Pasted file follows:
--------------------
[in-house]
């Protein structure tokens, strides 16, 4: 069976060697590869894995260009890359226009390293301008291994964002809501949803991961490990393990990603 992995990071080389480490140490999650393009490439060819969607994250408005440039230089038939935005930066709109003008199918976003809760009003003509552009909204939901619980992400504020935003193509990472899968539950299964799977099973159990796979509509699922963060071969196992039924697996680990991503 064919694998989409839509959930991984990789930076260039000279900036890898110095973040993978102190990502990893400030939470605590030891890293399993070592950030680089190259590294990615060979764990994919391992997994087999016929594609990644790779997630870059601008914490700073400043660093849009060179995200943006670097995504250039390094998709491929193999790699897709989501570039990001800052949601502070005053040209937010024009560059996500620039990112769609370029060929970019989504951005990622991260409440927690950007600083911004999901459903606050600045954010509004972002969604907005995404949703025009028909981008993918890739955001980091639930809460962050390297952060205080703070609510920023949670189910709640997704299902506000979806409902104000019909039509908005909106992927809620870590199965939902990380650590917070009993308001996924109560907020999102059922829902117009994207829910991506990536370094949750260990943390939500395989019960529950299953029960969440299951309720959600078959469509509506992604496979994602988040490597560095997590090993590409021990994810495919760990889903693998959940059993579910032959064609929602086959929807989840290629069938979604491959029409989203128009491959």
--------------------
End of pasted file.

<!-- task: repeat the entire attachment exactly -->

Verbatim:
[in-house]
């Protein structure tokens, strides 16, 4: 069976060697590869894995260009890359226009390293301008291994964002809501949803991961490990393990990603 992995990071080389480490140490999650393009490439060819969607994250408005440039230089038939935005930066709109003008199918976003809760009003003509552009909204939901619980992400504020935003193509990472899968539950299964799977099973159990796979509509699922963060071969196992039924697996680990991503 064919694998989409839509959930991984990789930076260039000279900036890898110095973040993978102190990502990893400030939470605590030891890293399993070592950030680089190259590294990615060979764990994919391992997994087999016929594609990644790779997630870059601008914490700073400043660093849009060179995200943006670097995504250039390094998709491929193999790699897709989501570039990001800052949601502070005053040209937010024009560059996500620039990112769609370029060929970019989504951005990622991260409440927690950007600083911004999901459903606050600045954010509004972002969604907005995404949703025009028909981008993918890739955001980091639930809460962050390297952060205080703070609510920023949670189910709640997704299902506000979806409902104000019909039509908005909106992927809620870590199965939902990380650590917070009993308001996924109560907020999102059922829902117009994207829910991506990536370094949750260990943390939500395989019960529950299953029960969440299951309720959600078959469509509506992604496979994602988040490597560095997590090993590409021990994810495919760990889903693998959940059993579910032959064609929602086959929807989840290629069938979604491959029409989203128009491959």